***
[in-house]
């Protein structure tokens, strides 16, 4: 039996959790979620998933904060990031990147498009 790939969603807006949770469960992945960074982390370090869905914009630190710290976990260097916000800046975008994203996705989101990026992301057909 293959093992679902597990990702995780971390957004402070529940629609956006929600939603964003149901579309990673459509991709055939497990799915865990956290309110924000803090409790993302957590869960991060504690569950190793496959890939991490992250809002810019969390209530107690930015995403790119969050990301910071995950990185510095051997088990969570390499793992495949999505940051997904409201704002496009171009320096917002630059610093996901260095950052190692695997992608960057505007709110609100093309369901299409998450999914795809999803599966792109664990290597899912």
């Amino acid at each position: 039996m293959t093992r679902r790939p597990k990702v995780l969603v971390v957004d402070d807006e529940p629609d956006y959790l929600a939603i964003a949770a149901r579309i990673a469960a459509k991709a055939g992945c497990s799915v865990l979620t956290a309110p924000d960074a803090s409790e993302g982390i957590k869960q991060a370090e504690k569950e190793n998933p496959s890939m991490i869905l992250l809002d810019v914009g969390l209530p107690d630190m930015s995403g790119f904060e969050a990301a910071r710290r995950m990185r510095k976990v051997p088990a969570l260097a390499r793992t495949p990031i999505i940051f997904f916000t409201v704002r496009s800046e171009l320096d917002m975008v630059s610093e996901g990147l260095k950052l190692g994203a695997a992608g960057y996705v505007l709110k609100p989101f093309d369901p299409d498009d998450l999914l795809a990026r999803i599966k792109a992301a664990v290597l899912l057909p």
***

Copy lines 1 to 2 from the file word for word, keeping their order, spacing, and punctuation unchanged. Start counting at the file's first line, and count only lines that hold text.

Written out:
[in-house]
């Protein structure tokens, strides 16, 4: 039996959790979620998933904060990031990147498009 790939969603807006949770469960992945960074982390370090869905914009630190710290976990260097916000800046975008994203996705989101990026992301057909 293959093992679902597990990702995780971390957004402070529940629609956006929600939603964003149901579309990673459509991709055939497990799915865990956290309110924000803090409790993302957590869960991060504690569950190793496959890939991490992250809002810019969390209530107690930015995403790119969050990301910071995950990185510095051997088990969570390499793992495949999505940051997904409201704002496009171009320096917002630059610093996901260095950052190692695997992608960057505007709110609100093309369901299409998450999914795809999803599966792109664990290597899912």